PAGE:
Tuesday, 10 September 2019
Questions without Notice
My question is for the Minister for Families and Social Services, Minister Ruston. There are a quarter of a million people on Newstart who have been stuck on the payment for a year and are looking for a job. I've heard from some of them. They're the ones going to job interviews on foot because they can't afford the bus ticket. They turn up to every interview in the same shirt because they can't afford a new one. They're doing the right thing. They're having a go. They're trying to find work, and Newstart's payment rate is making it harder, not easier. How is that fair? Is that deliberate? Will the government consider raising the rate of Newstart to help people get off welfare and into a job?
I thank Senator Lambie for her question. Quite clearly, the responsibility of the government when it comes to people who do not have a job is not just to provide them with the safety net payment to assist them during that time; it's much more important that we also create jobs. This government has a very strong track record of job creation. Over 1.4 million jobs have been created in the time since we have been in government and we have a plan to create more.
More importantly, Senator Lambie, we also believe in the creation of pathways, so that people who haven't got work can be connected to the jobs that are available, while also understanding that there are significant and different barriers to employment. Many people face different types of barriers. Some people face barriers because they're younger and don't have experience. Some people face barriers because of their mental health condition. Some people face barriers as older Australians, and they find themselves with some particularly unique barriers to employment. This government is absolutely committed to working on programs to break down those barriers so that we can assist people in getting into jobs.
There are a couple of examples that this chamber may be interested in. A couple of weeks ago, I attended headspace in northern Adelaide, a fantastic group of people working with young people who present with mental health issues that are barriers to them being able to get work. I spoke to three fantastic young people, all of whom had presented to headspace because they had either depression or anxiety issues. Of the three young people I spoke to, I'm very pleased to announce to the chamber that the first one is in full-time work; the second one is in part-time work and studying; and the third one, who had had significant anxiety issues, said that he was really excited because the following week he was actually feeling prepared and strong enough to attend his first job interview.
It sounds like I shouldn't hold my breath waiting for you guys to raise the rate of Newstart, then. But why not raise the threshold of income that a Newstart recipient can earn before their payments start being cut? At the moment, someone on Newstart can earn only around $50 a week before their payments are reduced. If the best form of welfare is a job, why punish people on welfare who work anything more than three hours a week?
I thank Senator Lambie for her follow-up question. One of the things that the research has shown is that people who work for a few hours a week are much more likely to be able to go on and get a job. So we would certainly be encouraging people to work. But, through the initiatives and the programs that we're putting in place, we are also providing funding for assistance to break down those barriers. Some of those things may be as simple as providing people with assistance to write their CV, possibly providing assistance with how to dress to go to an interview, providing assistance with how to present at an interview and, in cases where they haven't got the resources, also funding them to be able to buy the appropriate clothes to attend an interview. One of the things that we are absolutely focused on is making sure that there are a series of protections and programs that are wrapped around people who genuinely want to get a job who find themselves in the difficult situation where they don't have a job.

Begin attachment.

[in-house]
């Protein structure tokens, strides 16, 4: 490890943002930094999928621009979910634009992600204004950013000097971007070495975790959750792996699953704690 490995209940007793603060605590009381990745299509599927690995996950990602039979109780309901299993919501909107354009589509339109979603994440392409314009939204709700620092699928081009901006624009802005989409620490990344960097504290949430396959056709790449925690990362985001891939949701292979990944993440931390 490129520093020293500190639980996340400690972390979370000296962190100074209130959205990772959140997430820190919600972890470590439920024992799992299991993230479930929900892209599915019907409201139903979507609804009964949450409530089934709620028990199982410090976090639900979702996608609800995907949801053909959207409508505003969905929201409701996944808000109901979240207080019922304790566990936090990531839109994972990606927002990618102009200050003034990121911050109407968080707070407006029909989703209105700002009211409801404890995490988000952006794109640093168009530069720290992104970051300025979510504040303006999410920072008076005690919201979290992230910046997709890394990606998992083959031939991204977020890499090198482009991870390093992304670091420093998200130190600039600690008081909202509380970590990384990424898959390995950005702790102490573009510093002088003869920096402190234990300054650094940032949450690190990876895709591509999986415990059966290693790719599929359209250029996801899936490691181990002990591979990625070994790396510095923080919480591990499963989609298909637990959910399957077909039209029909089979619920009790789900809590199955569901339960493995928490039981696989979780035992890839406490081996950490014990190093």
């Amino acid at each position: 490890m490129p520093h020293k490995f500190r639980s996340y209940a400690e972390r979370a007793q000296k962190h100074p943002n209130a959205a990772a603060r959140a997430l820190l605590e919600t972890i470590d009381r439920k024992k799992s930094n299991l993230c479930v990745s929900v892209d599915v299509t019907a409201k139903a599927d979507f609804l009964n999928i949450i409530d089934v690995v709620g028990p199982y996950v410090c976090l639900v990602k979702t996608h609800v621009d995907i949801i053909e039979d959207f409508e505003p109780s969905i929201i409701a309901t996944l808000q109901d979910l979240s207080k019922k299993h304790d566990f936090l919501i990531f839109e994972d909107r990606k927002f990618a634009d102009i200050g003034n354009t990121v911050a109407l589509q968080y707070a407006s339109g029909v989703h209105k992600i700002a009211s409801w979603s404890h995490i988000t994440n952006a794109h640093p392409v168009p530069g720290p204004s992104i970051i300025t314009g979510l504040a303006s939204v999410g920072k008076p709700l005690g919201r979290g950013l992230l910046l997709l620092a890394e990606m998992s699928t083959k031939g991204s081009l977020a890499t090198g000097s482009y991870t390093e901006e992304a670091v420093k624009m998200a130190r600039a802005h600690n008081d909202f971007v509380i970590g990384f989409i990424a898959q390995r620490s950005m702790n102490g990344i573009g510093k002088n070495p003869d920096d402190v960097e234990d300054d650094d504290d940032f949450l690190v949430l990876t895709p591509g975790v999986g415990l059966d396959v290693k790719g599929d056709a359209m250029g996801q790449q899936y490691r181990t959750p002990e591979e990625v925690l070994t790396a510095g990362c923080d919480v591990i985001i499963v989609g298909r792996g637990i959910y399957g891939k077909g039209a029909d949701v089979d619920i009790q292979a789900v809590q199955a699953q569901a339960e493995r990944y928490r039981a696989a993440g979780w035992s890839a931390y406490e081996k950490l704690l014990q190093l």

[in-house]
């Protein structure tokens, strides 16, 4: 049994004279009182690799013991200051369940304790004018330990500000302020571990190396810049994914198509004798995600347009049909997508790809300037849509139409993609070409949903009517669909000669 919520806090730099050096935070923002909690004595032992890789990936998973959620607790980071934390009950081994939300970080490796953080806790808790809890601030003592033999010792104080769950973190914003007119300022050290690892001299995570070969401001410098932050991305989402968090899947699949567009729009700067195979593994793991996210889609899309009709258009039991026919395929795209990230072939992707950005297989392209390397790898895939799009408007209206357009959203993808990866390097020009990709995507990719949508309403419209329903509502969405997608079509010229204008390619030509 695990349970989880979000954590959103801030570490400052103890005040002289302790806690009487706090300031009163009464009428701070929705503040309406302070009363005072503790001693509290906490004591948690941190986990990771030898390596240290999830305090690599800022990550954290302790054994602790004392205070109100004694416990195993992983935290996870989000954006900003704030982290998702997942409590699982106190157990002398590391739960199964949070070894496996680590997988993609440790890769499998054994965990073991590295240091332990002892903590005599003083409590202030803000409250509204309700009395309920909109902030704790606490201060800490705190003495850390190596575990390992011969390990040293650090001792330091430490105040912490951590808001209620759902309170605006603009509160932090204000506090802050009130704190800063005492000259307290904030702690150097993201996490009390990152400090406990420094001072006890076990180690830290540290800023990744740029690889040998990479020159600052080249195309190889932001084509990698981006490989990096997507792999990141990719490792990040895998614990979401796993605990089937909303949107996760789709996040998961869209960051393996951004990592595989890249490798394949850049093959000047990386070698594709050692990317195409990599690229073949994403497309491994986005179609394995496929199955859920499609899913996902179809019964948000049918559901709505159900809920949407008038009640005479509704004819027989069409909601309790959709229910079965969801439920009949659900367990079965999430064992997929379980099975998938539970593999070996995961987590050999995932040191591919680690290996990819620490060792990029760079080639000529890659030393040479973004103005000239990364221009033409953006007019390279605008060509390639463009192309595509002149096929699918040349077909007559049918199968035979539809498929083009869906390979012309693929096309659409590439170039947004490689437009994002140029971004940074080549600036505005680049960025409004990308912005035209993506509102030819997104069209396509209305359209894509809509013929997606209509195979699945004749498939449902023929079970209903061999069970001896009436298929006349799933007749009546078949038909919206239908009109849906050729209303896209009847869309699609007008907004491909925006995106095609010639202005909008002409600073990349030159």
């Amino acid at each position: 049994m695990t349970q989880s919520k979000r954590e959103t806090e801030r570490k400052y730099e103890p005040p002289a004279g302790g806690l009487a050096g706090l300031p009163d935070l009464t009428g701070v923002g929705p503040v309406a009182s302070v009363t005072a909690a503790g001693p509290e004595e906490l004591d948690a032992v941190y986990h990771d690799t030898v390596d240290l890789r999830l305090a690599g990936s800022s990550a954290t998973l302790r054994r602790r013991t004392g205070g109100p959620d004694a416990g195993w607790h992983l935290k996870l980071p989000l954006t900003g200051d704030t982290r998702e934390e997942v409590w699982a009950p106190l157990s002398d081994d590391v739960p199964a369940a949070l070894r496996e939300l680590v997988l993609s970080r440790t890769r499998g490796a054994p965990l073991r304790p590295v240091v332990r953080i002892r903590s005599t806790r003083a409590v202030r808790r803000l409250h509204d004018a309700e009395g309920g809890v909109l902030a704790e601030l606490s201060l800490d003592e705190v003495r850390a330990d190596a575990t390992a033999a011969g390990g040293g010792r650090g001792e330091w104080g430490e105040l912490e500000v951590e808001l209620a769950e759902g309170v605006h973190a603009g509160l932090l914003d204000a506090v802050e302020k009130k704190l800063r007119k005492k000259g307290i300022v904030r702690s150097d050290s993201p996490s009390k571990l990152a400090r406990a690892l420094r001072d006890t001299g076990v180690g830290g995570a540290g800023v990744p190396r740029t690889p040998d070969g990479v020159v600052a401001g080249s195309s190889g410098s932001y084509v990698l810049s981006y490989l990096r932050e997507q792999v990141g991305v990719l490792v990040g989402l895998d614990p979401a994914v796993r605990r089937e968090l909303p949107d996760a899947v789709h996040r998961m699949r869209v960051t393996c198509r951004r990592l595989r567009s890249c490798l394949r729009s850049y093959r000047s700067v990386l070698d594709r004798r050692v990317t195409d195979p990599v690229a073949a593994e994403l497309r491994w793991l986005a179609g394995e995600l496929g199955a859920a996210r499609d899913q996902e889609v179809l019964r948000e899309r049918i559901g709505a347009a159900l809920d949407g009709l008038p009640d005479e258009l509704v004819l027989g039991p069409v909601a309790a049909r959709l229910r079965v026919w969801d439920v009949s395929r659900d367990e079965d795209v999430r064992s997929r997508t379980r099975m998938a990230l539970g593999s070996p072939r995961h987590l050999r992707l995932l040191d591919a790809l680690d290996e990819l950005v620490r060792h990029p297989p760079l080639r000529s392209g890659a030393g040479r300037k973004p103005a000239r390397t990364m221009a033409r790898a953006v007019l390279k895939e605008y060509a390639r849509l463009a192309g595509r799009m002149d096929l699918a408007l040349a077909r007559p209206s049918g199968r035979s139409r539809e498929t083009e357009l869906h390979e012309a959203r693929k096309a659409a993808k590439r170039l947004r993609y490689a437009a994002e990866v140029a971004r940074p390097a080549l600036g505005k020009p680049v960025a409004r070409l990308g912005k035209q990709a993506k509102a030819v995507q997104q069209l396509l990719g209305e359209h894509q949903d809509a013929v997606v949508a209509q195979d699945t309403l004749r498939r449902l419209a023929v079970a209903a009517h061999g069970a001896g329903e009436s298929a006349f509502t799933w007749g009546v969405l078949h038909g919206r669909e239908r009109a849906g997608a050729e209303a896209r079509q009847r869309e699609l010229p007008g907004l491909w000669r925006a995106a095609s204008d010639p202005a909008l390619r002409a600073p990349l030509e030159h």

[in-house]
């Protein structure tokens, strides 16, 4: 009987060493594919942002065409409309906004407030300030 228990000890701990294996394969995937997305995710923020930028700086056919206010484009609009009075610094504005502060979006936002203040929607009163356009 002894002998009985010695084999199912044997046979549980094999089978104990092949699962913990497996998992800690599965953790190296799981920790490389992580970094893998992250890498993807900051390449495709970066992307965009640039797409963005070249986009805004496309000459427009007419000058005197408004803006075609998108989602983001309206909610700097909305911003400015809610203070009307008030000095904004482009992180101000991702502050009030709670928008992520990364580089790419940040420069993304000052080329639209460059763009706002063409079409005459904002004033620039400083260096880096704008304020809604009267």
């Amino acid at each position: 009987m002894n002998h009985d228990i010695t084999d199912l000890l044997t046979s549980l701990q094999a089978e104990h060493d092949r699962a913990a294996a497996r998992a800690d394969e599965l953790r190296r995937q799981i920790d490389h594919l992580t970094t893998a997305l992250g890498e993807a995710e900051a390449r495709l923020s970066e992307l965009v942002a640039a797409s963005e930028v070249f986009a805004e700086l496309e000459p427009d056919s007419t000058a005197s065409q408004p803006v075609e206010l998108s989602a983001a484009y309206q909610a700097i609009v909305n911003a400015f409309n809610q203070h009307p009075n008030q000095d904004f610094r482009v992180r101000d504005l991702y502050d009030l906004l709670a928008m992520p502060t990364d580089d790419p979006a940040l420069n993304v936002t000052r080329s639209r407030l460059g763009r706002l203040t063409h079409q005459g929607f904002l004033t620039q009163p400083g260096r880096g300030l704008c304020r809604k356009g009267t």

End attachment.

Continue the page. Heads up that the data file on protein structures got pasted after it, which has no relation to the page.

Your government argued for lower taxes because a 37 per cent tax rate was discouraging people from work. Over 100,000 recipients lose part of their payment because they're working a few hours a week. And they're not losing 30c in the dollar, are they? No, they're losing between 50c and 60c. How is it fair that Newstart recipients pay a higher effective tax rate than anyone else in the country? Doesn't that discourage work too? It's quite simple. What is it going to cost you people to let them work another few hours a week before it hits their payments? Absolutely nothing. (Time expired)
I thank Senator Lambie for her follow-up question. Obviously this government doesn't see that the reduction in payment is a tax in the same way as you would determine that somebody who is on an actual wage or salary would pay tax. However, I would say that I can give you an absolute commitment that this government is entirely focused on making sure that anybody who hasn't got a job and wants a job will be assisted in getting into work. It is the responsibility of—
Whilst I'm not in a position to respond directly to the question that has been asked by Senator Lambie, the one thing I can assure this chamber is that this government is open to all suggestions of how we can assist people in getting out of the state of unemployment into employment. So I'm more than happy to talk to Senator Lambie or anybody opposite or anybody else in this place— (Time expired)